First off, congratulations to Brandon Cobb. He came to my home state of Texas and put together a dream week, totaling 114 pounds to win his second big blue trophy of the year. I don’t think we’ve ever had an event since I’ve been on the Elites where so many anglers caught their personal best big bass, their personal best limit or their personal best four-day catch. That’s what Lake Fork is all about.
I didn’t have that kind of week. I know that every angler loses fish and no one really cares about sob stories, but it seemed like I lost big bass every way possible during this tournament. In past tournaments on Fork I’ve lost some fish when they jumped, but that wasn’t what happened this time. Some of them were hooked in the tail, some came unbuttoned for reasons I still can’t figure out, and just about every big fish I landed had just one hook from the back treble keeping it pinned. At one point during the tournament when things weren’t going well, I honestly felt like I was going to throw up.
After practice, I thought I’d catch 30 to 35 pounds a day, and I had my shots. I just didn’t execute. It’s probably tough for many of you to understand how disappointed I am by 93-07 over four days (an average of more than 4 1/2 pounds per fish) but I’m feeling crushed. There aren’t many events this close to home, and even fewer where I get to fish offshore with a crankbait the way I think I’m most effective, so missing out on this type of opportunity to win is hard for me to stomach.
The reason that a tournament on Lake Fork is so exciting is that even heading into the final day I was convinced that I could weigh in 35 pounds and make a charge at the title if Brandon stumbled. Of course, he didn’t — and I didn’t catch that kind of weight — but where else can you catch 23-13 on Day 4 and actually lose a place in the standings?
Fork has had that kind of potential, and it has held a mystique over thousands of bass fishermen for decades. I can remember the first time I went there when I was about 15 years old. It was a “destination” even then. Every tackle store had enormous fish in their tanks, with big eyes and big lips like nothing I’d ever seen before. It was a community built around bass fishing, with tackle stores seemingly on every street and just about every truck pulling a bass boat. It’s still that way 30 years later. The lake gets tons of pressure, has a huge number of guides and the fish have probably seen every lure under the sun, yet it continues to pump out big bags week after week after week.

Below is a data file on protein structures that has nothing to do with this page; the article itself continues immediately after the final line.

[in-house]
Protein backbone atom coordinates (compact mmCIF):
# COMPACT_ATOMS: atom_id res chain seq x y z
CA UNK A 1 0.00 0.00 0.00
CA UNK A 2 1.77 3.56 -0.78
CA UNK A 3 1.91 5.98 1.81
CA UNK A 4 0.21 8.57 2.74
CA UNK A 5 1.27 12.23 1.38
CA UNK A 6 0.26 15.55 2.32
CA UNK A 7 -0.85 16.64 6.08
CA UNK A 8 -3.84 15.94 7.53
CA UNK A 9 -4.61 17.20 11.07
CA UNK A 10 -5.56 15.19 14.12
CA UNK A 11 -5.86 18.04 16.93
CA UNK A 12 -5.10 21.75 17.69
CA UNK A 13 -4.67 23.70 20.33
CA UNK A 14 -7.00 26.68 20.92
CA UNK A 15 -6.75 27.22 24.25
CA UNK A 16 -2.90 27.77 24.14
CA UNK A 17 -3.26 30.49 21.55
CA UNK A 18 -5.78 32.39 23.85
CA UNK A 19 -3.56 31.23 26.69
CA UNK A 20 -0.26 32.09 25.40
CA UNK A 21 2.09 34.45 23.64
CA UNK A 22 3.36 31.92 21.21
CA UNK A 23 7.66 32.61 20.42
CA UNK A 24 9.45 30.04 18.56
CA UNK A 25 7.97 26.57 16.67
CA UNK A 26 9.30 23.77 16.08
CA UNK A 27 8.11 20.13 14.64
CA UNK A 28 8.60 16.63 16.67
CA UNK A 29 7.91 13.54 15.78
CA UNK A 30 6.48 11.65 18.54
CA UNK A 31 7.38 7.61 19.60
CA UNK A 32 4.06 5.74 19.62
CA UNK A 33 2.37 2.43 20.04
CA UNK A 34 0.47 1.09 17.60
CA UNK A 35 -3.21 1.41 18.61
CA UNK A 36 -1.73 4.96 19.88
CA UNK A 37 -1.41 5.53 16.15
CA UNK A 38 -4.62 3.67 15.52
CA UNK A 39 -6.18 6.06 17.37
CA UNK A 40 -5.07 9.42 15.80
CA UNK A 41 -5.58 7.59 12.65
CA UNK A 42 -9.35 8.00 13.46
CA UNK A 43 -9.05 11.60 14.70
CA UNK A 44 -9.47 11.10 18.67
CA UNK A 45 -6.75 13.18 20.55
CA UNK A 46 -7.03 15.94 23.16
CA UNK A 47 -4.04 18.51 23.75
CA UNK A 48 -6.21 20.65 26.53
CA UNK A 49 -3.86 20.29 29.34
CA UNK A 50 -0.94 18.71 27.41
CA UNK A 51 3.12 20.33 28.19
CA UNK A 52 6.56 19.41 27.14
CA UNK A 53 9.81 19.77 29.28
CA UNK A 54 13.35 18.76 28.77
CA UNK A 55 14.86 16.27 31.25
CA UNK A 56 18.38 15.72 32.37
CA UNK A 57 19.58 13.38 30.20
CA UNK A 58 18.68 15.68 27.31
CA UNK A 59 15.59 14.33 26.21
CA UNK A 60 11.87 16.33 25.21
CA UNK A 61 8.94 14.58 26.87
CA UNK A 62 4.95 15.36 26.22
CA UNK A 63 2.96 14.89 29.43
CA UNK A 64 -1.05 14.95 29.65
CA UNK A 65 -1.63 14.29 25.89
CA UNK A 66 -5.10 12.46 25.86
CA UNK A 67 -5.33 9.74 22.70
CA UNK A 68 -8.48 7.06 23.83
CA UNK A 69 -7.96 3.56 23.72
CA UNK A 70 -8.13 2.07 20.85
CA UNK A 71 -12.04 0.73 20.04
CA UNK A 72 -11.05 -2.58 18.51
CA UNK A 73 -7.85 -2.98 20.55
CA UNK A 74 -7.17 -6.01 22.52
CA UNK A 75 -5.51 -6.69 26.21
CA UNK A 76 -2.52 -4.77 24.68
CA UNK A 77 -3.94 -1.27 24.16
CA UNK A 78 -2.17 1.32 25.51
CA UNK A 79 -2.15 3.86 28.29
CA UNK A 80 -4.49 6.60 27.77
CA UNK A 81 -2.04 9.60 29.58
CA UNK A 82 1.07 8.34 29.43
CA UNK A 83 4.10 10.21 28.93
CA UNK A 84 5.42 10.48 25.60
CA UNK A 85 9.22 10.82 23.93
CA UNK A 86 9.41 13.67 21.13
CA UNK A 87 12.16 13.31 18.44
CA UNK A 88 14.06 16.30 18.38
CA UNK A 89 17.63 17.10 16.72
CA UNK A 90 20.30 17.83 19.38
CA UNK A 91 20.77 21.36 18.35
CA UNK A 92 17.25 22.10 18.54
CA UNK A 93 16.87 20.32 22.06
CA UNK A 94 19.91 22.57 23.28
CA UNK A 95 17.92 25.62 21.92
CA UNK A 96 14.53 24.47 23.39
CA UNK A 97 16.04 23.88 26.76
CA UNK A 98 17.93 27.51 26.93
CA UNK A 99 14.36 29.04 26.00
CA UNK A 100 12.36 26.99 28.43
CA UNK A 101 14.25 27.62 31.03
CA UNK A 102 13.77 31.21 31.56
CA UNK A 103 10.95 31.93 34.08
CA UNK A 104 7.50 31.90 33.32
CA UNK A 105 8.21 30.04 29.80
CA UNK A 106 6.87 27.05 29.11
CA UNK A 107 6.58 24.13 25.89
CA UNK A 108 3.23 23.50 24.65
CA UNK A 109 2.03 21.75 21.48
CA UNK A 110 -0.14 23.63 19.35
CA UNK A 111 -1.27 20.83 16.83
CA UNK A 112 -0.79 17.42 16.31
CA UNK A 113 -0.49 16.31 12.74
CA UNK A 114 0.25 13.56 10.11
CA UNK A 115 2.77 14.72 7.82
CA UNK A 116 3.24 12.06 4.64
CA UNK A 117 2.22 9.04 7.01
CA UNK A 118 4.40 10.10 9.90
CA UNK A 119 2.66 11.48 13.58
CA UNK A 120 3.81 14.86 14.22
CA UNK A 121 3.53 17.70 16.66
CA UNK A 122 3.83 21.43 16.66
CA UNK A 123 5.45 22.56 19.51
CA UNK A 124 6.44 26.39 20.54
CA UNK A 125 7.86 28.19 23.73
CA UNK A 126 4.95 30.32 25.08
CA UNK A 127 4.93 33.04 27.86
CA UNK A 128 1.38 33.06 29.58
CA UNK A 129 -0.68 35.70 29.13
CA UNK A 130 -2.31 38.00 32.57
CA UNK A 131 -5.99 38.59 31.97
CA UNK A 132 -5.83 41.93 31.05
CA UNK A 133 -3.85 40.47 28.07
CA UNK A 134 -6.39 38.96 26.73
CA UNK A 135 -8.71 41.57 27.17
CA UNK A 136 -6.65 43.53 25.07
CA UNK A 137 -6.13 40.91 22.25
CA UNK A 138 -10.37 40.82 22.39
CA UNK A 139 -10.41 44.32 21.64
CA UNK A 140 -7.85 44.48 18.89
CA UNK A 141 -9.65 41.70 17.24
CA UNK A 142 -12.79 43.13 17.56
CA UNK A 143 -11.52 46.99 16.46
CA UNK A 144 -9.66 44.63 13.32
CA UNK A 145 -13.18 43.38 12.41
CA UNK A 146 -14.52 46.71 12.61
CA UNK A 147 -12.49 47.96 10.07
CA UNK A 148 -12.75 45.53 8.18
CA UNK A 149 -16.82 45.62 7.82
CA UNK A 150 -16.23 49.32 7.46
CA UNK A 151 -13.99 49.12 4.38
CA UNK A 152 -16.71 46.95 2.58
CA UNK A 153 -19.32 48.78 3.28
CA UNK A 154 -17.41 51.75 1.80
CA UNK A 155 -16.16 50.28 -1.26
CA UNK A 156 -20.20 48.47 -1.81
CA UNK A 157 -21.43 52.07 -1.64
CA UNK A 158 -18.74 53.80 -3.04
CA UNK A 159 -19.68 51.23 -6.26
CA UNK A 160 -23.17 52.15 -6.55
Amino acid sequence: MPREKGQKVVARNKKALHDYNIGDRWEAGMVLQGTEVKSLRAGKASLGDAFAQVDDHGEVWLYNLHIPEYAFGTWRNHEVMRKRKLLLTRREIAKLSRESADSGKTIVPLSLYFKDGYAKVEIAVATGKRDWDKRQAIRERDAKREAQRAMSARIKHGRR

That’s a testament to the Texas Parks & Wildlife Department and proof that good fisheries management can pay for itself many times over and for multiple generations on end. The TPWD spoke at the registration meeting and they told us that through their testing they’ve determined that some of the ShareLunker fish that have been caught recently are the grandkids of the ones brought in around 2006, in the early years of the program. Those genetics are the reason why 30-pound stringers and double-digit bass like the 11-pounder Brandon weighed in remain an everyday occurrence.
We are blessed in Texas to have access to a number of great fisheries. I’ve chosen to make Sam Rayburn my home, and I’ve guided at both Amistad and Falcon. There are plenty of others that don’t get as much publicity. Still, I don’t think there’s a better place to hold Texas Fest than at Lake Fork. It is the ultimate case study for proper resource management as well as a tremendous showcase for the Elite field’s many talents. We hit it at a weird time, and we still hit it out of the park.
After I weighed in on Monday, I seriously considered hanging around and fishing another day or two, even though I’d been fishing basically a week straight from daylight to dark. That’s how invigorating I find Fork to be — you are always just one adjustment, or one spot or one day from that not-really-mythical 45-pound bag. I hope that when they’re considering the locations for the 2020 Texas Fest that someone with a bunch of pull speaks strongly on behalf of a return trip. I want a shot at redemption and an opportunity to earn another Century Belt.